Pope Benedict's visit to UK a "mistake" - Paisley

LONDON Fri Jul 2, 2010 1:09am BST

Former Democratic Unionist Party leader Dr Ian Paisley arrives at his constituency offices in Ballymena where he announced his retirement as MP for north Antrim, Belfast March 8, 2010. REUTERS/Cathal McNaughton

Former Democratic Unionist Party leader Dr Ian Paisley arrives at his constituency offices in Ballymena where he announced his retirement as MP for north Antrim, Belfast March 8, 2010.

Credit: Reuters/Cathal McNaughton

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LONDON (Reuters) - Protestant preacher Ian Paisley said on Friday it was a mistake to have invited Pope Benedict to Britain and criticised the Catholic Church's response to the child sex abuse scandal.

The preacher, who stepped down from the post of Northern Ireland first minister in 2008, said the pope should not have been invited for the four-day visit in September during which he will meet the queen at her official residence in Scotland.

It will be the first official papal visit to the country.

"I think it is a mistake," Paisley said, when asked what he thought of the visit. "I think he should not be invited to the country."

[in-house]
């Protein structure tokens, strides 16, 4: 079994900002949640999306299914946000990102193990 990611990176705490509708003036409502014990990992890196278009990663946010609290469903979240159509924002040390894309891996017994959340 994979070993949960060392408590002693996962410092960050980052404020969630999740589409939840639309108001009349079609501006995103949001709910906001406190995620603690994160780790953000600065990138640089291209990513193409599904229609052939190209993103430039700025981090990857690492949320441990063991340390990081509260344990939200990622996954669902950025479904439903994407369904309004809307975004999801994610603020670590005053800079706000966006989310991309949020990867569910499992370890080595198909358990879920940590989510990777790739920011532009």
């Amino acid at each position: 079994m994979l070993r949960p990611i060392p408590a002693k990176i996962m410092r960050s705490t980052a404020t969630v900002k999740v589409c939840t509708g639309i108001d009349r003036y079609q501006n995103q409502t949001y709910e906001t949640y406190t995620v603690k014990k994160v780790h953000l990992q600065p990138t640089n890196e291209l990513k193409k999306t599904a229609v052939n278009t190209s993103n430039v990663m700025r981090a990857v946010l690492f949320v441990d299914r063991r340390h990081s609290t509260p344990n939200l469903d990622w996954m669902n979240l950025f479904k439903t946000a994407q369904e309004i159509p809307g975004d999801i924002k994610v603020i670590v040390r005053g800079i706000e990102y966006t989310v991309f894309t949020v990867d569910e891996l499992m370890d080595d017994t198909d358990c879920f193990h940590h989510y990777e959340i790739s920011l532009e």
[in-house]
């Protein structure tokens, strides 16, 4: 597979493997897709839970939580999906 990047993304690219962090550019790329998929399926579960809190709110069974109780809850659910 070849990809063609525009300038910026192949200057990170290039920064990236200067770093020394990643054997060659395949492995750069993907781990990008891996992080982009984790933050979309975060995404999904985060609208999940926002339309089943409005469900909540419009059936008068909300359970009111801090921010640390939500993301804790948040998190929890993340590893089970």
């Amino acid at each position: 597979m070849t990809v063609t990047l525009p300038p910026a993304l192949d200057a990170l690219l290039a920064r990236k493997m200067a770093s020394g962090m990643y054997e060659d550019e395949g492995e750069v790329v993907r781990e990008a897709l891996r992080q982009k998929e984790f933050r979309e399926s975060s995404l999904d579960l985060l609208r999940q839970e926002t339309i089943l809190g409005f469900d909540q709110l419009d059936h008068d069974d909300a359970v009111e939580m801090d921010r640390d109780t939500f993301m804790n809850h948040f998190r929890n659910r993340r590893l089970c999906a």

He told the BBC World Service that authorities had kept the trip to Scotland and England "secret."

"You go and ask a question of any minister and he says he doesn't want to have anything to do with it," he added. "The Queen is only meeting them on Scottish soil, not on English soil."

The queen is the supreme governor of the Church of England, the mother church of the Anglican Communion. Relations between the CoE and Vatican have been tense after Pope Benedict made an offer to disaffected Anglicans to convert.

Paisley also criticised the Catholic Church's handling of the child abuse scandal in Ireland, accusing it of having failed to "take a strong stand."

"I believe that any man that destroys a child's life, as we have seen scores of young people in this day and generation -- and then the church having to wait until it is uncovered -- is an absolute disgrace."

In March, the pope apologised to victims of abuse by Irish clergy following reports last year which said priests had abused children for decades in Catholic-run institutions, and that Church authorities had covered up cases in Dublin until the mid-1990s.

Hundreds of cases of sexual and physical abuse of youths by priests in recent decades have also come to light in Europe and the United States.

Various campaigners plan demonstrations during the pope's visit, including author and atheist campaigner Richard Dawkins who has said he will try to have the pope arrested to face questions over the scandal.

Pro-gay activists are planning protests against his comments on the government's Equality Bill, while secularists complain at the 8 million pound bill being picked up by the taxpayer.

(Writing by Avril Ormsby; Editing by Peter Griffiths)

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